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Treaty of Corbeil (1258)

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Title: Treaty of Corbeil (1258)  
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Subject: Treaty of Corbeil, 1258 in Aragon, 1258 in law, Fenouillèdes, Puilaurens Castle
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Treaty of Corbeil (1258)

The Treaty of Corbeil was an agreement signed on 11 May 1258, in Corbeil (today Corbeil-Essonnes, in the region of Île-de-France) between Louis IX of France and James I of Aragon.[1]

The French king, as the heir of Charlemagne, renounced feudal overlordship over the counties of the March of Hispania and those from the March of Gothia that remained within the geographical area known as Catalonia.

James I renounced claims to Fenouillet-du-Razès and Peyrepertuse, with the castle of Puilaurens, the castle of Fenouillet, the Castellfisel, the castle of Peyrepertuse and the castle of Quéribus; moreover he renounced his feudal overlordship over Toulouse, Saint Gilles, Quercy, Narbonne, Albi, Carcassonne (part of the County of Toulouse since 1213), Razès, Béziers, Lauragais, Termes and Ménerbes (enfeoffed in 1179 to Roger III of Béziers); to Agde and Nîmes (their viscount was recognized as the feudatory of the Counts of Barcelona from 1112), and Rouergue, Millau and Gévaudan (derived from the inheritance of Douce of Provence). Under his lordship remained the viscounty of Carlat and the lordship of Montpeller with the barony of Aumelas.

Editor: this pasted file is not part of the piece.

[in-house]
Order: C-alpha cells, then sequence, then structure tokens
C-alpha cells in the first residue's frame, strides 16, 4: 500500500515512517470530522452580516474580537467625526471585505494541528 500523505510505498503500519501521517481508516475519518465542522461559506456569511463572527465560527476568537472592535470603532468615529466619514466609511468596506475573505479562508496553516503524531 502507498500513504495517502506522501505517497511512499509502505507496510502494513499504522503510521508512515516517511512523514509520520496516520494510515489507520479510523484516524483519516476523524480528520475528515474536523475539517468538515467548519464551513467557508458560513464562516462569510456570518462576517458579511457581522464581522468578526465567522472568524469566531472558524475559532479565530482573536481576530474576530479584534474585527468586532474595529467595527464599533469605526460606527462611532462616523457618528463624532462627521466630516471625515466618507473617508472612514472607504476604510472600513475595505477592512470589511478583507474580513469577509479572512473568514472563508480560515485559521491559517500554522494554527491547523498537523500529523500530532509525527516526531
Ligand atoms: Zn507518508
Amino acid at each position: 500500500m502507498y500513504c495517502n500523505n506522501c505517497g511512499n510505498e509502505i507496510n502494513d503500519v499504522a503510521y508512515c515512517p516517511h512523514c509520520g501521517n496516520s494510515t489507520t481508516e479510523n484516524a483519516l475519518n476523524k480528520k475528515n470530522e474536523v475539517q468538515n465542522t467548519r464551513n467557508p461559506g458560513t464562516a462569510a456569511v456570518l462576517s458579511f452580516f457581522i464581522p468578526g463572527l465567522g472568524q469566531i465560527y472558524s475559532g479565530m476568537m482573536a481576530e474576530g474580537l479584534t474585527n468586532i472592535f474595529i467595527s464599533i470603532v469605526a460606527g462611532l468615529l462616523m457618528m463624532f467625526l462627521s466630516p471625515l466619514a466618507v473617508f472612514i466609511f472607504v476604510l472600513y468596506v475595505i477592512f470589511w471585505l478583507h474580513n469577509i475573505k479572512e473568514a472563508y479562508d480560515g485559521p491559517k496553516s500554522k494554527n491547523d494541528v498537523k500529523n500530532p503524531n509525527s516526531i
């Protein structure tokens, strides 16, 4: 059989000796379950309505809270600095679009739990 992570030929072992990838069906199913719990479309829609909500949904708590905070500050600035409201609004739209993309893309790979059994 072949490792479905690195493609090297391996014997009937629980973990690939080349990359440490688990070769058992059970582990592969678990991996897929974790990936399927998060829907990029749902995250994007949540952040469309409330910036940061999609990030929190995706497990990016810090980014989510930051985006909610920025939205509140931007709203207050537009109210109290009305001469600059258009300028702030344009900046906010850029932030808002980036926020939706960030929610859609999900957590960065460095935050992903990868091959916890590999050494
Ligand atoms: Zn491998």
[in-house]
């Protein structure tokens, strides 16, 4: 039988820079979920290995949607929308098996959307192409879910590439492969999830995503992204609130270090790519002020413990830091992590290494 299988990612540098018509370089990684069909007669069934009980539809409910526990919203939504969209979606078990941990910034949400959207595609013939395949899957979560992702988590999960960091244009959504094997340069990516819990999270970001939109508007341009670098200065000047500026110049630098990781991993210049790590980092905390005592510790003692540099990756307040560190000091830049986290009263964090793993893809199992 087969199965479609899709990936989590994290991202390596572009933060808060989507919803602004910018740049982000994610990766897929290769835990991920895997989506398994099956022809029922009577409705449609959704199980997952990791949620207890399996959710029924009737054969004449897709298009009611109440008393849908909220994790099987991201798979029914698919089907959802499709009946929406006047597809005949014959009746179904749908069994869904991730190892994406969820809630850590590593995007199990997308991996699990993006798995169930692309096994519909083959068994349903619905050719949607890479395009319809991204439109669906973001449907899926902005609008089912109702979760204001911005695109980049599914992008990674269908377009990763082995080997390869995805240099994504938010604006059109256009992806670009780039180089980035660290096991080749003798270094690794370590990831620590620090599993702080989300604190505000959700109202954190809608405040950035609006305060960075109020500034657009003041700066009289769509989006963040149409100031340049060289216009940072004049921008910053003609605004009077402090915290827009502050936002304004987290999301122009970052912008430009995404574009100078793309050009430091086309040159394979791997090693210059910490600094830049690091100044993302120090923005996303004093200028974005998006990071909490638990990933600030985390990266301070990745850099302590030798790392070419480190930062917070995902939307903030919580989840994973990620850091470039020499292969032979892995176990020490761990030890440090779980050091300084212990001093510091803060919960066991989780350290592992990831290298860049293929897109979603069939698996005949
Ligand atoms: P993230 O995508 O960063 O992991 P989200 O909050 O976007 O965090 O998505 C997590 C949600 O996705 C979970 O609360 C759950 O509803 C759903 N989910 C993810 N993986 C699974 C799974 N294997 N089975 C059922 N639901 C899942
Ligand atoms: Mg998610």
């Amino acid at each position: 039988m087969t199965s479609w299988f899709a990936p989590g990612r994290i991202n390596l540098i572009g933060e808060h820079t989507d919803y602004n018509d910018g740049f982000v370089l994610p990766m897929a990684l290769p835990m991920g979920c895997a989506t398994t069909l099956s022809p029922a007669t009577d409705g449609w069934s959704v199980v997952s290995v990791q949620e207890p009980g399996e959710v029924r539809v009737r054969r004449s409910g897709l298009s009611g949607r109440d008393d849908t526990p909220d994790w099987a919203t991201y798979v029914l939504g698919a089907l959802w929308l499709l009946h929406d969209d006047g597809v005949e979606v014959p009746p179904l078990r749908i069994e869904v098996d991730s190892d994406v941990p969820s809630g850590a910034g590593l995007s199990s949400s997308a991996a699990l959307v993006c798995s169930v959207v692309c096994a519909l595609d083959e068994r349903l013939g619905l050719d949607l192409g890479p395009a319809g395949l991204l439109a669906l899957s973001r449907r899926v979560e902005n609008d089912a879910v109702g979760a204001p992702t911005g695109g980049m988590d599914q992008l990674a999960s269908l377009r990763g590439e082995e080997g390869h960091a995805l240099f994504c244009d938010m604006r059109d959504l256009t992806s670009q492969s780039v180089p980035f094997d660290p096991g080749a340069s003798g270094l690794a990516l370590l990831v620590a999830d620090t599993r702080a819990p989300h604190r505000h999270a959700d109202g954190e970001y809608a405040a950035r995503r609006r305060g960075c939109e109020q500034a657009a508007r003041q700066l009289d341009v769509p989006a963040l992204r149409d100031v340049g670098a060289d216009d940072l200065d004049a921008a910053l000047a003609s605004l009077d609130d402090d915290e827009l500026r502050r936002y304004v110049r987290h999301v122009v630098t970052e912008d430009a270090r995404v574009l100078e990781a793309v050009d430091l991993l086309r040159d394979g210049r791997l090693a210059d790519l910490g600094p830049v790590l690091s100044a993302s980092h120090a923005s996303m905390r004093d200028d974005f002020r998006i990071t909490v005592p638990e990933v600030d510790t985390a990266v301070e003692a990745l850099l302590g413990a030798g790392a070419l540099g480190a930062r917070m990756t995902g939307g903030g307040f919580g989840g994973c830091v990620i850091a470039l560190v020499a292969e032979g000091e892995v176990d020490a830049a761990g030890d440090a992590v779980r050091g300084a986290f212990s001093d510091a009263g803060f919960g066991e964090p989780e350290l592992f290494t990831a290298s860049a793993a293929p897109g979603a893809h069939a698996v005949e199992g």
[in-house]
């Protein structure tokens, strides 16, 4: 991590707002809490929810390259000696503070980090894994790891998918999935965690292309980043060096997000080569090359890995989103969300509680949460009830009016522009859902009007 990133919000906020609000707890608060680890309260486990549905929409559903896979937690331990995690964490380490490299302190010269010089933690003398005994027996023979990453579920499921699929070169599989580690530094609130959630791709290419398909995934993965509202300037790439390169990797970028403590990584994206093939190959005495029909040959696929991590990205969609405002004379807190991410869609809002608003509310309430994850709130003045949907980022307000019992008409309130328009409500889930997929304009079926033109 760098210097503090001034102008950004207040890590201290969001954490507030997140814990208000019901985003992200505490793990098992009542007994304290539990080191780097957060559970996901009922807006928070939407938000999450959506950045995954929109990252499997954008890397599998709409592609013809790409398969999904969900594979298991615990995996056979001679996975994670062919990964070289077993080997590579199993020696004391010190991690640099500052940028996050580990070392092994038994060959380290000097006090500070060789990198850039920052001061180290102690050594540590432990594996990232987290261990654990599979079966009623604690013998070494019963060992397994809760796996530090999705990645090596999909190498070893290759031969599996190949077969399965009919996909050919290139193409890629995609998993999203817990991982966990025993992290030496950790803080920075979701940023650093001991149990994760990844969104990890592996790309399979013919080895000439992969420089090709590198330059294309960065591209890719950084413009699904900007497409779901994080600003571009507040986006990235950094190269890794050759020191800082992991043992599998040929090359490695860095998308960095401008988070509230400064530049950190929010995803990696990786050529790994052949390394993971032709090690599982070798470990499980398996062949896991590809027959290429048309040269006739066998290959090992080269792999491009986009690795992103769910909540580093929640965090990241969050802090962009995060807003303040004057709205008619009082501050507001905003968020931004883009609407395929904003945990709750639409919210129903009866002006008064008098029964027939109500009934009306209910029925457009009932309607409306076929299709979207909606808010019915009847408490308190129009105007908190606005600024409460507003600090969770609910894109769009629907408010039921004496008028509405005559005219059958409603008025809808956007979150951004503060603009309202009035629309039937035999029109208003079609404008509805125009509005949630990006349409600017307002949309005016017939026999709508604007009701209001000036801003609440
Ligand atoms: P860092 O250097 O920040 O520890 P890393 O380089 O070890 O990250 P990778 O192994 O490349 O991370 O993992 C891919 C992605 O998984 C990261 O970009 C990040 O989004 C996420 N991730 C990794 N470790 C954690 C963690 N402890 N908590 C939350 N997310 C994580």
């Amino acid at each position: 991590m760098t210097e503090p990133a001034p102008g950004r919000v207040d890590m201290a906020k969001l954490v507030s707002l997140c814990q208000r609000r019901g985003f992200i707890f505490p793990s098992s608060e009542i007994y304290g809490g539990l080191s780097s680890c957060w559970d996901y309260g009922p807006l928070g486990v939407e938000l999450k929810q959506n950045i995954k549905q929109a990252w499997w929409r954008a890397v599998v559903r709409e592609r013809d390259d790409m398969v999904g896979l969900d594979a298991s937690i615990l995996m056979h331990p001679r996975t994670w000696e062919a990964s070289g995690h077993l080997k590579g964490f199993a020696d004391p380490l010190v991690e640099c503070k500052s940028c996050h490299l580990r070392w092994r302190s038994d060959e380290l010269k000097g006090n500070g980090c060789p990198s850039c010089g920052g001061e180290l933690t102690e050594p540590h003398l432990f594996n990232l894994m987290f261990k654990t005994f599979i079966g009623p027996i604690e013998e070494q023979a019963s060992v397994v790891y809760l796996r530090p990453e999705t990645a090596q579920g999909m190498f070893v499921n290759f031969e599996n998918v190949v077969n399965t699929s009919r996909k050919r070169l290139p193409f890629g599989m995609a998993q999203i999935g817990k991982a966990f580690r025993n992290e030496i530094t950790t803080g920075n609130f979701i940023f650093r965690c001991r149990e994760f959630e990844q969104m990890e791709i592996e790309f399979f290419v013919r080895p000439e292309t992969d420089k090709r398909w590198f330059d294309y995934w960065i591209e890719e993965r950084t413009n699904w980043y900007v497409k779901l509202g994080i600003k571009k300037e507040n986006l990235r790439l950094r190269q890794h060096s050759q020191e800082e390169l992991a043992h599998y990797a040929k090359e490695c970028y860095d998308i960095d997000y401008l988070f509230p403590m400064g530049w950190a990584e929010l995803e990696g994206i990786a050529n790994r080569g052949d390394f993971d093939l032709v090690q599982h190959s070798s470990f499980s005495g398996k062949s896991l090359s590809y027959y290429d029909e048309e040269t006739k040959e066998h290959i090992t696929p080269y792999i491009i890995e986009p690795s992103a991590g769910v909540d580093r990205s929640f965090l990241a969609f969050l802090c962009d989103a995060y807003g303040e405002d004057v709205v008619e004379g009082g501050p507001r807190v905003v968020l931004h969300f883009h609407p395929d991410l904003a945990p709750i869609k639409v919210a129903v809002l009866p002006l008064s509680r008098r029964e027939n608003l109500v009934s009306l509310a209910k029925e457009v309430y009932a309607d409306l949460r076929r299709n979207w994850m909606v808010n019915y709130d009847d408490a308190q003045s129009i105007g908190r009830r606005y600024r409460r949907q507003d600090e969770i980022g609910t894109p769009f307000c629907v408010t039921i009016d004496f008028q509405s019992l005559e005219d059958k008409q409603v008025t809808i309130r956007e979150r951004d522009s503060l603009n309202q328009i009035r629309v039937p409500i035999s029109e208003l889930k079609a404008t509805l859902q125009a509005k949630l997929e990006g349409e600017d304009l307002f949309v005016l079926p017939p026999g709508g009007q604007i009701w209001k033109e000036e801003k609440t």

The renunciation of the feudal rights of the King of Aragon over the County of Foix, initially included in the treaty, was rejected by the king of Aragon on ratifying the document on 16 July 1258, on the grounds that it was not under the overlordship of the king of France.

According to this treaty the daughter of James I, Isabella, would marry Philip, heir of Louis IX.

On 17 July, the Aragonese king renounced his hereditary rights to the County of Provence (then an imperial fief) in favor of Margaret, daughter of his uncle Ramon Berenguer IV, Count of Provence (died in 1245) and wife of the French king.

The direct consequence of the treaty was to definitively separate the House of Barcelona from the politics of today's southern France and so, taking the strong cultural and economical ties that linked both regions, Catalonia and Languedoc to fade progressively. A secondary effect is that it allowed the transfer of Provence to the Capetian House of Anjou, and after extinction of that house, its incorporation into France.


  • Editions 1
  • Notes 2
  • Further reading 3
  • External links 4


  • Joseph de Laborde, Layettes du Trésor des chartes, vol. 3 (Paris: E. Plon, 1875), pp. 405ff.


  1. ^ I. J. Sanders (January 1951). "The Texts of the Peace of Paris, 1259". The English Historical Review (Oxford University Press) 66 (258): 81–97.  

Further reading

  • Engels, Odilo. "Der Vertrag von Corbeil (1258)." Gesammelte Aufsätze zur Kulturgeschichte Spaniens 19 (1962): 114–46.

External links

  • The Worlds of Alfonso the Learned and James the Conqueror - Robert I. Burns, S.J., ed.
  • The Crusader Kingdom of Valencia - Robert Ignatius Burns, S.J.
  • (French) on the Roussillon History siteCorbeil TreatyThe
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